Orinoco Heavy Oil Belt, Venezuela, (8° 22' 40.62''N, 63° 28' 24.09''W) is one of the world’s largest accumulations of natural bitumen and heavy oil. The Orinoco Heavy Oil Belt (or Faja del Orinoco) is located in the southern part of the Eastern Venezuelan Basin, to the north of the Orinoco River. It covers an area of 54,000 km2 in the Monagas, Anzoategui, and Guarico states.
Heavy oil is an asphaltic, dense (low API gravity), and viscous oil that is chemically characterized by its content of asphaltenes (very large molecules incorporating most of the sulfur and perhaps 90 percent of the metals in the oil). Although variously defined, the upper limit for heavy oil has been set at 22° API gravity and a viscosity of 100 centipoise (cP). Natural bitumen, also called tar sands or oil sands, shares the attributes of heavy oil but is even more dense and viscous. Natural bitumen is oil with viscosity greater than 10,000 cP. Bitumen and heavy oils contain more nitrogen, oxygen, sulfur compounds and heavy-metal contaminants than lighter crude oil.
Due to these properties, heavy oil and bitumen are considered a semi-solid hydrocarbon at reservoir temperatures, which means that they require heating to be converted into liquid form. They are more expensive to produce than conventional light oil because they must be refined to remove sulfur and other metals and diluted with natural gas liquids or light crude oil.
The original oil-in-place of the Orinoco Heavy Oil Belt has been estimated at about 1,200 billion barrels. Due to its high cost of extraction, the fraction of oil-in-place that is economically viable to extract is highly dependent on the state of extraction technology and oil prices. The first comprehensive evaluation studies of economically recoverable reserves that could be expected from the Orinoco belt were conducted by the Venezualan national oil company, Petróleos de Venezuela S.A. (PdVSA), in 1983. PdVSA concluded that about 22% of the 1,200 billion barrels in place could be recovered, and calculated a figure of 267 Gb (billion barrels) of reserves for the whole Orinoco belt. These estimates are based on existing extraction technologies that have recovery factors on the order of 5 to 10% of the hydrocarbons in place. Improved recovery techniques have the potential to raise those efficiences.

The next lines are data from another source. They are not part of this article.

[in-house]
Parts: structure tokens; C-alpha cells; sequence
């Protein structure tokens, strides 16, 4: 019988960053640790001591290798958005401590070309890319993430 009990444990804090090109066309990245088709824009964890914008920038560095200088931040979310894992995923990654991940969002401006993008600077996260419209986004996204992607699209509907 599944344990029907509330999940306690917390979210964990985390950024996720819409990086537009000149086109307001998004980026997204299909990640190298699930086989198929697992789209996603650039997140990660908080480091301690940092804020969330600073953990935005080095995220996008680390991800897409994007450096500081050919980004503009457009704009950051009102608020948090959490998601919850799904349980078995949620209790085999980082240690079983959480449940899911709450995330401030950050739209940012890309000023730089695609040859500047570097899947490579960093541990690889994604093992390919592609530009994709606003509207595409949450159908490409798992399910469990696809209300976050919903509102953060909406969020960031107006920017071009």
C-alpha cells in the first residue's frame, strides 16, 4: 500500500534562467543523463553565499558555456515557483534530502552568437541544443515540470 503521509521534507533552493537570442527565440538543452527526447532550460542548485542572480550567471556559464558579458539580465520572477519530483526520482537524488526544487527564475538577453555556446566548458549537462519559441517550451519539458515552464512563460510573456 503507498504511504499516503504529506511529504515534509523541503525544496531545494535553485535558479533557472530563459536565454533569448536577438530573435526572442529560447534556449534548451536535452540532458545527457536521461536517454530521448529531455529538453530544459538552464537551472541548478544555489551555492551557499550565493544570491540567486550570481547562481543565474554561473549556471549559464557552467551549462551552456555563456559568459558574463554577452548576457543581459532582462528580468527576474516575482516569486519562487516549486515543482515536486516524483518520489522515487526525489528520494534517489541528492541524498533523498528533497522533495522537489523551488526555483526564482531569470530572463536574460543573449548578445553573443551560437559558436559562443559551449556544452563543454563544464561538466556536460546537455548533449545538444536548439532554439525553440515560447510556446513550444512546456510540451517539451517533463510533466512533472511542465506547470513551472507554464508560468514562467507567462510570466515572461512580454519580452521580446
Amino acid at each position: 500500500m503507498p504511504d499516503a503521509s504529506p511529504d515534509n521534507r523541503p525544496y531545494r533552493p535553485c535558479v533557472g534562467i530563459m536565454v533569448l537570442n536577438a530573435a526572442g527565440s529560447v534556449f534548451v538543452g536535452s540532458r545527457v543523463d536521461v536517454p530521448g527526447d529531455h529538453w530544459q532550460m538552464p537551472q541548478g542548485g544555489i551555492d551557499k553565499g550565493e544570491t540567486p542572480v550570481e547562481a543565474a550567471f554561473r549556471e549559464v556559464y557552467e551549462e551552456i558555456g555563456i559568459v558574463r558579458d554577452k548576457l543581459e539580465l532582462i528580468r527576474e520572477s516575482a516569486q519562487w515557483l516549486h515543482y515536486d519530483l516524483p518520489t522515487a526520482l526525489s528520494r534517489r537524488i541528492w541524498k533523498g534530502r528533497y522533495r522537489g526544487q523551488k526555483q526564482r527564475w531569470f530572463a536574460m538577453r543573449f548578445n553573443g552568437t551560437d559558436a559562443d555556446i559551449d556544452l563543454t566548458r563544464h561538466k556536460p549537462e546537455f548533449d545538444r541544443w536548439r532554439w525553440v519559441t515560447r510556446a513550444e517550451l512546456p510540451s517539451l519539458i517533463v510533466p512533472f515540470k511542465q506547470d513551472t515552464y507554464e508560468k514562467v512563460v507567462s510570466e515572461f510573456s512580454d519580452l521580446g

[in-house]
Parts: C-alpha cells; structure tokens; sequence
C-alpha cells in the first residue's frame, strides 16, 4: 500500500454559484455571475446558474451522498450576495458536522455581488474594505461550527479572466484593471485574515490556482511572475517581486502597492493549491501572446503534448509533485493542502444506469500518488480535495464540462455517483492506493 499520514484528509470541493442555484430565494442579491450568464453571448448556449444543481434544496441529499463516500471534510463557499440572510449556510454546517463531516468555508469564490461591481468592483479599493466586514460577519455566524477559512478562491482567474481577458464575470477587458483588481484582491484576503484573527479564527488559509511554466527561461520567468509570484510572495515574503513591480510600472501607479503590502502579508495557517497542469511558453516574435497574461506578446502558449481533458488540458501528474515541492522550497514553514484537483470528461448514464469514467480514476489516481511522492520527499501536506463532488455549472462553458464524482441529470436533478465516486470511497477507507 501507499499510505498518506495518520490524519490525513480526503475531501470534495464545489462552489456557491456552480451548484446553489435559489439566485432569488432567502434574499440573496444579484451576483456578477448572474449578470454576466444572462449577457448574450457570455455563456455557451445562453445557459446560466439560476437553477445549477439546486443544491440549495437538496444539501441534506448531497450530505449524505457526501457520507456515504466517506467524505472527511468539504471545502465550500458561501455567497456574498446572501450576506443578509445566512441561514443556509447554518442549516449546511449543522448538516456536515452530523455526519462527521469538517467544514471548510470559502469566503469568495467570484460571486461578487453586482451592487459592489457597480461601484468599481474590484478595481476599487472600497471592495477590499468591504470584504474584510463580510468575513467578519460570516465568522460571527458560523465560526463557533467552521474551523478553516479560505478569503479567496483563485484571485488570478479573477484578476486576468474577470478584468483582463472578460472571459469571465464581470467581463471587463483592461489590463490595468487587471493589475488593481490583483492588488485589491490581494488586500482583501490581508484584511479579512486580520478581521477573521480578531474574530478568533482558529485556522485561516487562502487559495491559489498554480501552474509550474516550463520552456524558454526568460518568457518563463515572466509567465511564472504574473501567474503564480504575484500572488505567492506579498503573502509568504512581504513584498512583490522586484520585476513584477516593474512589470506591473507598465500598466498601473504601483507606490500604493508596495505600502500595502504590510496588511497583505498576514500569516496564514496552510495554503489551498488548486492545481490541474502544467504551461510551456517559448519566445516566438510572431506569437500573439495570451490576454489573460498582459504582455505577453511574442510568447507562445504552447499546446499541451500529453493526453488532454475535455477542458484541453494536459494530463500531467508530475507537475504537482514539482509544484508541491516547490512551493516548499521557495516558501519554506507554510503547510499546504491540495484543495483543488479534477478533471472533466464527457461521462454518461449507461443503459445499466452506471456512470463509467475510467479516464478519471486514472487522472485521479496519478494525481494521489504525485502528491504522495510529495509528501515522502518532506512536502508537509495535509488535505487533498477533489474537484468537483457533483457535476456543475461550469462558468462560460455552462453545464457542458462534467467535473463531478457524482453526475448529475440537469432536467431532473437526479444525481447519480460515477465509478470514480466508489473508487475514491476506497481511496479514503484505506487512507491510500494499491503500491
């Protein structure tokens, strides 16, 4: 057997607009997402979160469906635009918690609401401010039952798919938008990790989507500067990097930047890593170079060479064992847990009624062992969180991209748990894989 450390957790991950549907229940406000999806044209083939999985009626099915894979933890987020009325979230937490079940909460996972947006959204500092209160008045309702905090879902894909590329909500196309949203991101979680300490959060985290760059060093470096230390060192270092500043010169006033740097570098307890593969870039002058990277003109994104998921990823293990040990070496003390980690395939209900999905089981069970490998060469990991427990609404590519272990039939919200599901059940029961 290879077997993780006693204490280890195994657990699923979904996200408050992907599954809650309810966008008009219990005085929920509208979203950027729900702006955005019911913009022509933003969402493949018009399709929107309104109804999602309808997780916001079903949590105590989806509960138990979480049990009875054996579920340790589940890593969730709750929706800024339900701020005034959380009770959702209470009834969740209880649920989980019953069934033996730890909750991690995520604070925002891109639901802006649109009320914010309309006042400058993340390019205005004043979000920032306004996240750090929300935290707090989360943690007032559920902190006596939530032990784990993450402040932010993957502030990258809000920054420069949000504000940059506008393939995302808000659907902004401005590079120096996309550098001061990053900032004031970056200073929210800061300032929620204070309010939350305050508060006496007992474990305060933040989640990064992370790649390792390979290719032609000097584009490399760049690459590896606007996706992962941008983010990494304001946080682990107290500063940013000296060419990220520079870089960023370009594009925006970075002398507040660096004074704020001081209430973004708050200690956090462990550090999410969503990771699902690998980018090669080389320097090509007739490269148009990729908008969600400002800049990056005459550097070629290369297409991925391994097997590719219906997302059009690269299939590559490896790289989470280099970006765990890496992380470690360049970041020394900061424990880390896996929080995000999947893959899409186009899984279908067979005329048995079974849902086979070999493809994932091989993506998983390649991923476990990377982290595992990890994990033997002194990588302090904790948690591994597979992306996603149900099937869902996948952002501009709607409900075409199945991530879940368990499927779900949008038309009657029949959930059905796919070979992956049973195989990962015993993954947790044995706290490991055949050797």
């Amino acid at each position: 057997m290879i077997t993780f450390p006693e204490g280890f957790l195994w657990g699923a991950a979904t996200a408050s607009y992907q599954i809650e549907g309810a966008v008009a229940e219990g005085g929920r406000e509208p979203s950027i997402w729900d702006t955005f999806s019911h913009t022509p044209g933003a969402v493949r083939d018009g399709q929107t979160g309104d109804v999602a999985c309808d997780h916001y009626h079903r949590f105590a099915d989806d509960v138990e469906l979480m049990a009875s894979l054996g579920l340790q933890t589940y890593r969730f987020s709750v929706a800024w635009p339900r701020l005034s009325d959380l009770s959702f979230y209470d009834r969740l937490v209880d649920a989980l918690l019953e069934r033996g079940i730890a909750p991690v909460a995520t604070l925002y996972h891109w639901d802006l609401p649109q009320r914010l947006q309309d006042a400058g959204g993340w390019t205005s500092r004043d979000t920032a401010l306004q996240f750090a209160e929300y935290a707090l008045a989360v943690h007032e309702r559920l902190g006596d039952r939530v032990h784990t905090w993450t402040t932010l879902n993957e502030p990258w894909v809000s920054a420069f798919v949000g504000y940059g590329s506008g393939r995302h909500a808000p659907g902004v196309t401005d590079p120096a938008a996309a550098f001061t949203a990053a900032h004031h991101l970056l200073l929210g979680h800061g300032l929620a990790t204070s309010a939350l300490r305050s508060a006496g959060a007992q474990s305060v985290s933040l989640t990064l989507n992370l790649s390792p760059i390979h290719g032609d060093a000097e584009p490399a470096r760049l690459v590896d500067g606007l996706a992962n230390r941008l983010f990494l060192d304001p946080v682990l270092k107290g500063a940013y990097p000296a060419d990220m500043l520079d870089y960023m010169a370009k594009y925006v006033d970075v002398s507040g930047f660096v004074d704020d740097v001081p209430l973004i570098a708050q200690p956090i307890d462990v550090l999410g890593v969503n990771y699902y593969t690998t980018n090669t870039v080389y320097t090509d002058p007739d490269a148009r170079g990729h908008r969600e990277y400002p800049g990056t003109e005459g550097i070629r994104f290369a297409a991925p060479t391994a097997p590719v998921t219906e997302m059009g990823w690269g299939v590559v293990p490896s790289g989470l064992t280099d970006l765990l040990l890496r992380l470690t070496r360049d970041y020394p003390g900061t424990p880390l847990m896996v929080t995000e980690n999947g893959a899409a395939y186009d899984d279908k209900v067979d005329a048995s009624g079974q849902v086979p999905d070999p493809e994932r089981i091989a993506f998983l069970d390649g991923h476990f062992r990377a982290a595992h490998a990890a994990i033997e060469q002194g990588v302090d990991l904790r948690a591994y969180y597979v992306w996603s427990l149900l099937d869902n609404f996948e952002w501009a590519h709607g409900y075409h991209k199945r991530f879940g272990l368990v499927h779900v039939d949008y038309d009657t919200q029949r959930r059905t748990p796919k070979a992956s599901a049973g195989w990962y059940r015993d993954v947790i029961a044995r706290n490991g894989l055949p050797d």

In the 1990's, testing of an emulsion mixture of 70% bitumen from Orinoco and 30% water with surfactant (Orimulsion, a registered trademark of of Bitúmenes Orinoco, S.A.) as a fuel source in electricity generation boilers was begun. This method of utilization has greater potential for environmental damage from air emissions than other alternative fuel sources, unless environmental controls are applied.
Petróleos de Venezuela S.A., the state corporation of Venezuela, is in charge of the exploration, production, manufacturing, transportation, and negotiations of hydrocarbons. The marshy area that makes up the the delta region of the Orinoco River is rich in heavy oil resources, but is also home to many indigenous people and important ecosystems. PdVSA has acknowledged that the environment and the inhabitants will undoubtedly be affected by any efforts to drill or mine for oil, so a geo-environmental assessment of the Orinoco Delta has been conducted to ensure that development and exploration of the area can occur in a sustainable manner with minimal impact.
- Geo-Environmental Characterization of the Delta de Orinoco
- EIA Country Analysis Brief
- The Orinoco Heavy Oil Belt in Venezuela (or Heavy Oil to the Rescue?)
- Heavy Oil and Natural Bitumen -- Strategic Petroleum Resources
- What future for heavy oil and bitumen: the Orinoco case (Bauquis, Pierre-René, the World Energy Council, London, UK, retrieved April 30, 2006)